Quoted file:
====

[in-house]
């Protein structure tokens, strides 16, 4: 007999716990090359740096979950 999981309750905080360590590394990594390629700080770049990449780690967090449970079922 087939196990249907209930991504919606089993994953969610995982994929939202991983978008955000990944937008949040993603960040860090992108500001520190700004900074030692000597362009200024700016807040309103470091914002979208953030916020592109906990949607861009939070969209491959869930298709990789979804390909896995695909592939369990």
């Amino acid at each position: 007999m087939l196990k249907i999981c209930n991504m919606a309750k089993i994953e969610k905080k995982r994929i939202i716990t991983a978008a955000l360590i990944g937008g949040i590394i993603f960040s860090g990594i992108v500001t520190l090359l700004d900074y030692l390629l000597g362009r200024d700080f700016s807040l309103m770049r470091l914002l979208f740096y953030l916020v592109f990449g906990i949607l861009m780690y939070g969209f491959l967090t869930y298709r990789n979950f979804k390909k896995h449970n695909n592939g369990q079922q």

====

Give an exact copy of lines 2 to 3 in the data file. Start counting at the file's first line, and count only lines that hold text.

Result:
């Protein structure tokens, strides 16, 4: 007999716990090359740096979950 999981309750905080360590590394990594390629700080770049990449780690967090449970079922 087939196990249907209930991504919606089993994953969610995982994929939202991983978008955000990944937008949040993603960040860090992108500001520190700004900074030692000597362009200024700016807040309103470091914002979208953030916020592109906990949607861009939070969209491959869930298709990789979804390909896995695909592939369990």
């Amino acid at each position: 007999m087939l196990k249907i999981c209930n991504m919606a309750k089993i994953e969610k905080k995982r994929i939202i716990t991983a978008a955000l360590i990944g937008g949040i590394i993603f960040s860090g990594i992108v500001t520190l090359l700004d900074y030692l390629l000597g362009r200024d700080f700016s807040l309103m770049r470091l914002l979208f740096y953030l916020v592109f990449g906990i949607l861009m780690y939070g969209f491959l967090t869930y298709r990789n979950f979804k390909k896995h449970n695909n592939g369990q079922q």